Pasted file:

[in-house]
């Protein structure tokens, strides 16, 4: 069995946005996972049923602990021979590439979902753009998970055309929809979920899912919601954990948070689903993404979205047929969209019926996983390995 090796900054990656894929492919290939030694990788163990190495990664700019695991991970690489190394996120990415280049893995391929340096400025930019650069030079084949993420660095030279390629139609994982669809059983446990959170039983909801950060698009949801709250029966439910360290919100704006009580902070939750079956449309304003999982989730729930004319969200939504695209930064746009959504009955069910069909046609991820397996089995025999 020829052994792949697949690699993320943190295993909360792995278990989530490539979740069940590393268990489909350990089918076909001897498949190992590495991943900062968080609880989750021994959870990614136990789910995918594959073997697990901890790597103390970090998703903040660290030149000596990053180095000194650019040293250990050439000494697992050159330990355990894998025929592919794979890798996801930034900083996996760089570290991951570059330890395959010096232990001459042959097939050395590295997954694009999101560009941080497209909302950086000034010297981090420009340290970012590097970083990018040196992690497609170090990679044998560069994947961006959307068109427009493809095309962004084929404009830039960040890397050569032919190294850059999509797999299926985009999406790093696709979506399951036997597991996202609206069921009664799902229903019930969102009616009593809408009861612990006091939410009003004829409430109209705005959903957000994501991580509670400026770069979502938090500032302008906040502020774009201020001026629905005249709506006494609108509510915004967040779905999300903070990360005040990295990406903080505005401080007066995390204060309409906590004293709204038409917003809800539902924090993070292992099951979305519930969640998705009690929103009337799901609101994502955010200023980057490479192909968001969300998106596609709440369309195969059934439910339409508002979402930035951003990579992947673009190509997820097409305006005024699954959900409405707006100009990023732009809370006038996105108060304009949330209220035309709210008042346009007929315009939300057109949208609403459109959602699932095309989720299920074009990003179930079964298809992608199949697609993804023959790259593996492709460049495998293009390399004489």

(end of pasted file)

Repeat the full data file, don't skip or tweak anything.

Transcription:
[in-house]
């Protein structure tokens, strides 16, 4: 069995946005996972049923602990021979590439979902753009998970055309929809979920899912919601954990948070689903993404979205047929969209019926996983390995 090796900054990656894929492919290939030694990788163990190495990664700019695991991970690489190394996120990415280049893995391929340096400025930019650069030079084949993420660095030279390629139609994982669809059983446990959170039983909801950060698009949801709250029966439910360290919100704006009580902070939750079956449309304003999982989730729930004319969200939504695209930064746009959504009955069910069909046609991820397996089995025999 020829052994792949697949690699993320943190295993909360792995278990989530490539979740069940590393268990489909350990089918076909001897498949190992590495991943900062968080609880989750021994959870990614136990789910995918594959073997697990901890790597103390970090998703903040660290030149000596990053180095000194650019040293250990050439000494697992050159330990355990894998025929592919794979890798996801930034900083996996760089570290991951570059330890395959010096232990001459042959097939050395590295997954694009999101560009941080497209909302950086000034010297981090420009340290970012590097970083990018040196992690497609170090990679044998560069994947961006959307068109427009493809095309962004084929404009830039960040890397050569032919190294850059999509797999299926985009999406790093696709979506399951036997597991996202609206069921009664799902229903019930969102009616009593809408009861612990006091939410009003004829409430109209705005959903957000994501991580509670400026770069979502938090500032302008906040502020774009201020001026629905005249709506006494609108509510915004967040779905999300903070990360005040990295990406903080505005401080007066995390204060309409906590004293709204038409917003809800539902924090993070292992099951979305519930969640998705009690929103009337799901609101994502955010200023980057490479192909968001969300998106596609709440369309195969059934439910339409508002979402930035951003990579992947673009190509997820097409305006005024699954959900409405707006100009990023732009809370006038996105108060304009949330209220035309709210008042346009007929315009939300057109949208609403459109959602699932095309989720299920074009990003179930079964298809992608199949697609993804023959790259593996492709460049495998293009390399004489």